Mind Reads; December 2005; Scientific American Mind; by Richard Lipkin, Jonathan Beard, Jeanne Hamming; 2 Page(s)
Consciousness puzzles scientists and philosophers as much as it baffles the rest of us. Elusive, enigmatic, and difficult to define and probe, consciousness has a peculiar quality that rouses people to insist that somehow it differs from the rest of the physical world and that there is something unique about each person's subjective experience.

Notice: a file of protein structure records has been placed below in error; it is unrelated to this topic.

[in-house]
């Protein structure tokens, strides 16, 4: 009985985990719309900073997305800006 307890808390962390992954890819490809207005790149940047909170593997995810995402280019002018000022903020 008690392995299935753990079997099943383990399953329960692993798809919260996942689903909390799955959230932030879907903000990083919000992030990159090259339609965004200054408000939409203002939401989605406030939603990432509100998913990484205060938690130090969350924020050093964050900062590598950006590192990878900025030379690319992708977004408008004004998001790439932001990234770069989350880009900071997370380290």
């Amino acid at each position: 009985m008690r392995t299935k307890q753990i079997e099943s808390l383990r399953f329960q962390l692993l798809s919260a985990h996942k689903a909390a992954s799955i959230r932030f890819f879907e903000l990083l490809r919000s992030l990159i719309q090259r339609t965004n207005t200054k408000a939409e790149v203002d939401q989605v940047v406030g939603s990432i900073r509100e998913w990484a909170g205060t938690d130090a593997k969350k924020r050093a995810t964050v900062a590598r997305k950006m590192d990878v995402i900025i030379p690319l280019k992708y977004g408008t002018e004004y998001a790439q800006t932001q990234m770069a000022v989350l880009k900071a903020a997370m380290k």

Enter Daniel Dennett, a philosopher who directs the Center for Cognitive Studies at Tufts University. In his provocative book, he explores several hot debates over whether consciousness can ever be explained--such as our inability to objectively study subjective experiences or "qualia," the impenetrable properties of sensations. Despite our stubborn feelings that consciousness involves something extra--a spirit, soul, miracle or magic--Dennett contends that consciousness is no more than an intriguing but inadequately explained aspect of neural activity.